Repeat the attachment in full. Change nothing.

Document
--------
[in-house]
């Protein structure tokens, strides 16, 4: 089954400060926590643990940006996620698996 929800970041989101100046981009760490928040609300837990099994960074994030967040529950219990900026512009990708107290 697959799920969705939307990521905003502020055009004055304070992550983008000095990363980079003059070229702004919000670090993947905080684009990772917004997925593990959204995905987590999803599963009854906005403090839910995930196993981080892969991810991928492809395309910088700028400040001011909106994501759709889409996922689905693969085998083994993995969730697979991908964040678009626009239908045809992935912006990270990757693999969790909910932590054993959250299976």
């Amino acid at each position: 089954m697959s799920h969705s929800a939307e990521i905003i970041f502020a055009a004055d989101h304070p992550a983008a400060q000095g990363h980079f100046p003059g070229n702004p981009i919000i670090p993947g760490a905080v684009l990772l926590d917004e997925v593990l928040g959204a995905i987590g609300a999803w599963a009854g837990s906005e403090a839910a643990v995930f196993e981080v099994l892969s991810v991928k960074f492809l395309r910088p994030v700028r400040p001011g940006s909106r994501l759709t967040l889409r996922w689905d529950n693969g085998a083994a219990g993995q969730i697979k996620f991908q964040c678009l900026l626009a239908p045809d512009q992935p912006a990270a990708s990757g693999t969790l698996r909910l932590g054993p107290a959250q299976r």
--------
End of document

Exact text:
[in-house]
């Protein structure tokens, strides 16, 4: 089954400060926590643990940006996620698996 929800970041989101100046981009760490928040609300837990099994960074994030967040529950219990900026512009990708107290 697959799920969705939307990521905003502020055009004055304070992550983008000095990363980079003059070229702004919000670090993947905080684009990772917004997925593990959204995905987590999803599963009854906005403090839910995930196993981080892969991810991928492809395309910088700028400040001011909106994501759709889409996922689905693969085998083994993995969730697979991908964040678009626009239908045809992935912006990270990757693999969790909910932590054993959250299976």
């Amino acid at each position: 089954m697959s799920h969705s929800a939307e990521i905003i970041f502020a055009a004055d989101h304070p992550a983008a400060q000095g990363h980079f100046p003059g070229n702004p981009i919000i670090p993947g760490a905080v684009l990772l926590d917004e997925v593990l928040g959204a995905i987590g609300a999803w599963a009854g837990s906005e403090a839910a643990v995930f196993e981080v099994l892969s991810v991928k960074f492809l395309r910088p994030v700028r400040p001011g940006s909106r994501l759709t967040l889409r996922w689905d529950n693969g085998a083994a219990g993995q969730i697979k996620f991908q964040c678009l900026l626009a239908p045809d512009q992935p912006a990270a990708s990757g693999t969790l698996r909910l932590g054993p107290a959250q299976r």